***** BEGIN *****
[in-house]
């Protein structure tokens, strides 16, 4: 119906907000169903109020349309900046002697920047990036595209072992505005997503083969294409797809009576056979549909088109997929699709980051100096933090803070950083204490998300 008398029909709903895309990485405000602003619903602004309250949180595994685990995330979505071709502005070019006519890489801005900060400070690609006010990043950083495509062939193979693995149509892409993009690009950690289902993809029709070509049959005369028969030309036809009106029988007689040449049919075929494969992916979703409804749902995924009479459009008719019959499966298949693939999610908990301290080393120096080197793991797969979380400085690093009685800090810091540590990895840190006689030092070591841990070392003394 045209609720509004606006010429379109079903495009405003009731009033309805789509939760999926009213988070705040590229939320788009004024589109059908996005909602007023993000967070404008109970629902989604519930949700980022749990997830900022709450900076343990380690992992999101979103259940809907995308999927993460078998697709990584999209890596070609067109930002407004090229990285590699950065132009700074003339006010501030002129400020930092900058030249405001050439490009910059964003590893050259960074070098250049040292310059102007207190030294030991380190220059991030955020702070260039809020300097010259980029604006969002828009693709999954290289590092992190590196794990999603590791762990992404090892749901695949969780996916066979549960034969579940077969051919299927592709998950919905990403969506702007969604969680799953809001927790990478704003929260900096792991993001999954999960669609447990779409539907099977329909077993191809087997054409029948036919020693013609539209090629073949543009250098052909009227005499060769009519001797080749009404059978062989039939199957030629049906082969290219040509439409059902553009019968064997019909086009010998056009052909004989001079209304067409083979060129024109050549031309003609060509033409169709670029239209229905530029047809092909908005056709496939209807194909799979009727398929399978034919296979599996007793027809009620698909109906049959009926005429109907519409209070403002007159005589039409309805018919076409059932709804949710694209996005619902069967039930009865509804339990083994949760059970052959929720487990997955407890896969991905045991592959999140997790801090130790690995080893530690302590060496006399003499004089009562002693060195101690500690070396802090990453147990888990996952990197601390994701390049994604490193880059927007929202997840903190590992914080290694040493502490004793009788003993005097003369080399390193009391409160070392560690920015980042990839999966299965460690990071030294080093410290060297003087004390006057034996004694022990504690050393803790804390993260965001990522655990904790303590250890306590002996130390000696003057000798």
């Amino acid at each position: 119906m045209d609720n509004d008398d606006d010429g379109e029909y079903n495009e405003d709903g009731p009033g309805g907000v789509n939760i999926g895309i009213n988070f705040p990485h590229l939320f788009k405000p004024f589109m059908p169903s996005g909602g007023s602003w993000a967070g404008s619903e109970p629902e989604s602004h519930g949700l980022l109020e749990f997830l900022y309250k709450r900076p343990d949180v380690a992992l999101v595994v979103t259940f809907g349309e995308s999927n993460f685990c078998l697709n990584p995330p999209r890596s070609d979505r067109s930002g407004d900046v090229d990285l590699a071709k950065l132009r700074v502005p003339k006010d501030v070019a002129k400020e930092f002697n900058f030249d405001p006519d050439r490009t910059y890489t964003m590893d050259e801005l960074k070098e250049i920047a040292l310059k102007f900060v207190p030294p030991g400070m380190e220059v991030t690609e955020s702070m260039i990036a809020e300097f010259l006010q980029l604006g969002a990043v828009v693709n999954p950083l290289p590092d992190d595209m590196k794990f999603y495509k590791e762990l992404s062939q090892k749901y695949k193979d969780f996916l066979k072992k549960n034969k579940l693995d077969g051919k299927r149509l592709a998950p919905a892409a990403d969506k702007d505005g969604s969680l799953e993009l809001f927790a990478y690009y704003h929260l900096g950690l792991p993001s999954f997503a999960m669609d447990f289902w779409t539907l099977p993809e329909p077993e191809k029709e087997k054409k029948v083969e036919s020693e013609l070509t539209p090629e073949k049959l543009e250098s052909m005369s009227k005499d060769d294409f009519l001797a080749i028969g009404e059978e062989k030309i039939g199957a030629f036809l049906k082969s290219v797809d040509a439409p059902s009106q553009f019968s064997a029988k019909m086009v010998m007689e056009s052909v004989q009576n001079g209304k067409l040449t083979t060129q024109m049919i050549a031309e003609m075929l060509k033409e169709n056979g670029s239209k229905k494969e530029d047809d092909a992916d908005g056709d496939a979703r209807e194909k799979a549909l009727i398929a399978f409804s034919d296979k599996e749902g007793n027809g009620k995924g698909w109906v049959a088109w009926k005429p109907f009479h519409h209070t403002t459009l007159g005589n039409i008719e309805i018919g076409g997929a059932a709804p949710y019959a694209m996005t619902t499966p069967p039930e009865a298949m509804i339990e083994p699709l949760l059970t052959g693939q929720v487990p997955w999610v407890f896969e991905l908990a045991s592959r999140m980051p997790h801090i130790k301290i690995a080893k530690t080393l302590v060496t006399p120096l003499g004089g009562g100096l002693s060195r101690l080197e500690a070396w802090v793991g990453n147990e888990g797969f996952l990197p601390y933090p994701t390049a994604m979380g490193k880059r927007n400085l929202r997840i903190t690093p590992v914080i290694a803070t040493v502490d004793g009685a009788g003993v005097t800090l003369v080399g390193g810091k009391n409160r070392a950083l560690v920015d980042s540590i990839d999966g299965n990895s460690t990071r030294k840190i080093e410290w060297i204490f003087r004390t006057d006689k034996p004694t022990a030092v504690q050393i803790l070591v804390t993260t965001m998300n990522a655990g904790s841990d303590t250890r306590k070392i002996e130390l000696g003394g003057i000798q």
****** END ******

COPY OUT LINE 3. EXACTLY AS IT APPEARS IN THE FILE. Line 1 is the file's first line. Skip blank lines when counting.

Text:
């Amino acid at each position: 119906m045209d609720n509004d008398d606006d010429g379109e029909y079903n495009e405003d709903g009731p009033g309805g907000v789509n939760i999926g895309i009213n988070f705040p990485h590229l939320f788009k405000p004024f589109m059908p169903s996005g909602g007023s602003w993000a967070g404008s619903e109970p629902e989604s602004h519930g949700l980022l109020e749990f997830l900022y309250k709450r900076p343990d949180v380690a992992l999101v595994v979103t259940f809907g349309e995308s999927n993460f685990c078998l697709n990584p995330p999209r890596s070609d979505r067109s930002g407004d900046v090229d990285l590699a071709k950065l132009r700074v502005p003339k006010d501030v070019a002129k400020e930092f002697n900058f030249d405001p006519d050439r490009t910059y890489t964003m590893d050259e801005l960074k070098e250049i920047a040292l310059k102007f900060v207190p030294p030991g400070m380190e220059v991030t690609e955020s702070m260039i990036a809020e300097f010259l006010q980029l604006g969002a990043v828009v693709n999954p950083l290289p590092d992190d595209m590196k794990f999603y495509k590791e762990l992404s062939q090892k749901y695949k193979d969780f996916l066979k072992k549960n034969k579940l693995d077969g051919k299927r149509l592709a998950p919905a892409a990403d969506k702007d505005g969604s969680l799953e993009l809001f927790a990478y690009y704003h929260l900096g950690l792991p993001s999954f997503a999960m669609d447990f289902w779409t539907l099977p993809e329909p077993e191809k029709e087997k054409k029948v083969e036919s020693e013609l070509t539209p090629e073949k049959l543009e250098s052909m005369s009227k005499d060769d294409f009519l001797a080749i028969g009404e059978e062989k030309i039939g199957a030629f036809l049906k082969s290219v797809d040509a439409p059902s009106q553009f019968s064997a029988k019909m086009v010998m007689e056009s052909v004989q009576n001079g209304k067409l040449t083979t060129q024109m049919i050549a031309e003609m075929l060509k033409e169709n056979g670029s239209k229905k494969e530029d047809d092909a992916d908005g056709d496939a979703r209807e194909k799979a549909l009727i398929a399978f409804s034919d296979k599996e749902g007793n027809g009620k995924g698909w109906v049959a088109w009926k005429p109907f009479h519409h209070t403002t459009l007159g005589n039409i008719e309805i018919g076409g997929a059932a709804p949710y019959a694209m996005t619902t499966p069967p039930e009865a298949m509804i339990e083994p699709l949760l059970t052959g693939q929720v487990p997955w999610v407890f896969e991905l908990a045991s592959r999140m980051p997790h801090i130790k301290i690995a080893k530690t080393l302590v060496t006399p120096l003499g004089g009562g100096l002693s060195r101690l080197e500690a070396w802090v793991g990453n147990e888990g797969f996952l990197p601390y933090p994701t390049a994604m979380g490193k880059r927007n400085l929202r997840i903190t690093p590992v914080i290694a803070t040493v502490d004793g009685a009788g003993v005097t800090l003369v080399g390193g810091k009391n409160r070392a950083l560690v920015d980042s540590i990839d999966g299965n990895s460690t990071r030294k840190i080093e410290w060297i204490f003087r004390t006057d006689k034996p004694t022990a030092v504690q050393i803790l070591v804390t993260t965001m998300n990522a655990g904790s841990d303590t250890r306590k070392i002996e130390l000696g003394g003057i000798q």